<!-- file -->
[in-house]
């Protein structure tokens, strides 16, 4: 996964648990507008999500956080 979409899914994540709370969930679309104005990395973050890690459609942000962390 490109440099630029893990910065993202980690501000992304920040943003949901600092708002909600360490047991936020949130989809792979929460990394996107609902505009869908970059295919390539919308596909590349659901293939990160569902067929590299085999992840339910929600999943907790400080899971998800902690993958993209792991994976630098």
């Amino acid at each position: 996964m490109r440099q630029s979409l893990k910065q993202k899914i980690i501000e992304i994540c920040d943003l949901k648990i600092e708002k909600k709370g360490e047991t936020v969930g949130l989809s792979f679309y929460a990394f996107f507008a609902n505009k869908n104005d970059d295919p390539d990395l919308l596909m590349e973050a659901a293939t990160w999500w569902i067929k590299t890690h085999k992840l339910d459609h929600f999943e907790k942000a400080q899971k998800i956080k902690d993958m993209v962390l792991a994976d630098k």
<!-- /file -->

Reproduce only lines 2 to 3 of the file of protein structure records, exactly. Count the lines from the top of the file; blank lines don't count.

């Protein structure tokens, strides 16, 4: 996964648990507008999500956080 979409899914994540709370969930679309104005990395973050890690459609942000962390 490109440099630029893990910065993202980690501000992304920040943003949901600092708002909600360490047991936020949130989809792979929460990394996107609902505009869908970059295919390539919308596909590349659901293939990160569902067929590299085999992840339910929600999943907790400080899971998800902690993958993209792991994976630098």
């Amino acid at each position: 996964m490109r440099q630029s979409l893990k910065q993202k899914i980690i501000e992304i994540c920040d943003l949901k648990i600092e708002k909600k709370g360490e047991t936020v969930g949130l989809s792979f679309y929460a990394f996107f507008a609902n505009k869908n104005d970059d295919p390539d990395l919308l596909m590349e973050a659901a293939t990160w999500w569902i067929k590299t890690h085999k992840l339910d459609h929600f999943e907790k942000a400080q899971k998800i956080k902690d993958m993209v962390l792991a994976d630098k």